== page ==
What's an unconventional way to create jobs in United States?

Two years back, MarketWatch Chief Economist Irwin Kellner recommended that the United States consider distributing a $3,000 gift card to every citizen over age 16, as a fiscal stimulus tactic.

And, of course, the reaction in public policy and economics circles to such a unique, non-traditional tactic was, Man, he's gotta be kidding.

However, after a year of sluggish U.S. GDP growth with unsatisfactory job growth -- the nation is still short about 11 million jobs -- Kellner's idea may have been enough to propel the U.S. economy toward where the U.S Federal Reserve -- and certainly the Obama administration -- want it to be: a self-sustaining economic expansion.

A Debit Card with a Twist

To be sure, the idea of distributing $3,000 gift cards in 2009, like today, would be a tough-sell in the American political culture. Think of what a now-larger Tea Party faction of the Republican Party would say about the gift cards? The Tea Party would probably characterize it as 'the mother of all welfare programs' or as 'blatant socialism' etc.

According to Kellner's analysis, gift cards loaded with $3,000 on them distributed to the roughly 235 million Americans eligible for them would have cost $705 billion in 2009.

What's more, investors/readers of the Tea Party and/or conservative persuasion should keep in mind that the original fiscal stimulus was not as large as it looked. It contained about $275 billion in tax cuts/credits -- which decreased the bang-for-the-buck, from a job growth standpoint -- which made the actuall stimulus about $501 billion, not the widely-cited $786 billion figure.

Kellner's $3,000 gift card idea would have been and would be today a bigger job creator: the gifts cards would provide more stimulus, sooner -- perhaps as much as $400 billion (or more) would be injected in to the economy in a couple of months. Undoubtedly, that would move the U.S. GDP needle more, because, all other factors being equal, a $400 billion lump-sum stimulus program provides more GDP 'bang-for-the-buck' than, for example, two $200 billion stimulus dispersals spread over a longer time period.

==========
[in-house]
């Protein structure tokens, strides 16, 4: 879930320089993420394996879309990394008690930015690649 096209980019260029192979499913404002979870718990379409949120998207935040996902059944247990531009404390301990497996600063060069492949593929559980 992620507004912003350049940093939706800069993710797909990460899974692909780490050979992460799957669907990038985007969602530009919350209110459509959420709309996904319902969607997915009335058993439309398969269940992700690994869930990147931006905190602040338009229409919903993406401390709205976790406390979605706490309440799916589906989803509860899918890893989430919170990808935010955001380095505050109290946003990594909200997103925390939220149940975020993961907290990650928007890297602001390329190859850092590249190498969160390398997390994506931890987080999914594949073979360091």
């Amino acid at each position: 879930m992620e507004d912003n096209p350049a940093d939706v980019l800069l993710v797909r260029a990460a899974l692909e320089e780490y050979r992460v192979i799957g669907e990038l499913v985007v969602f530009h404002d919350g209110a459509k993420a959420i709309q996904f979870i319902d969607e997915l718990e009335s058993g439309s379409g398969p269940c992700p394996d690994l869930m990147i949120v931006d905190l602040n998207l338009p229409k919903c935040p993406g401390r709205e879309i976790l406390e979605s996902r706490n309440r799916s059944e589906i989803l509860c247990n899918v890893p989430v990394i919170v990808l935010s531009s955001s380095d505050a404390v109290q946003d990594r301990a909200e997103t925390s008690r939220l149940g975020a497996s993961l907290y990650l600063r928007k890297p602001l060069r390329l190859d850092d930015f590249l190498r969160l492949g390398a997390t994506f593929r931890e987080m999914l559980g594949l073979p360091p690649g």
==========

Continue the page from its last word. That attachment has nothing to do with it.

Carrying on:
In addition, all of the gift card money would be spent -- Kellner's plan did not allow for saving of gift card funds -- which would result in even more economic stimulus, as Americans purchase new big-ticket items like washers/dryers, dishwashers, air conditioners, furniture, or even opt to get their used cars repaired.

Current Political Climate: Austerity in Vogue

It goes without saying that a $3,000 gift card program -- even one limited in scope, to, for example, all Americans age 21 or older -- would not be passed on Capitol Hill, now that the Republicans control the U.S. House of Representatives, and that's unfortunate, if the goal of policy makers is job growth.

And the reason is obvious enough: the U.S. is suffering from a lack of demand. Despite what you hear about huge deficits, and large increases in government spending, the biggest problem facing the U.S. economy now is: a lack of demand from consumers. There's not nearly enough demand to absorb the excess capacity in the industrial sector, or to buy consumer goods, nor to obviously employ the roughly 11 million Americans without work who want it; that total is roughly 20 million, if you count those currently working part-time who want full-time work.

Even a modified $3,000 gift card program -- one costing about $300 billion -- would do wonders to increase demand, create jobs, and lower the nation's high 9.2 percent unemployment rate. 

Moreover, a modified gift card program is something both the Tea Party faction and the Republican Party should consider. The longer the high unemployment problem festers, the more restive the American people will become for an answer. Americans want the unemployment problem solved, and if it isn't, they'll hold whomever is in power -- in this case, Republicans in the House and Democrats in the White House, accountable for an answer.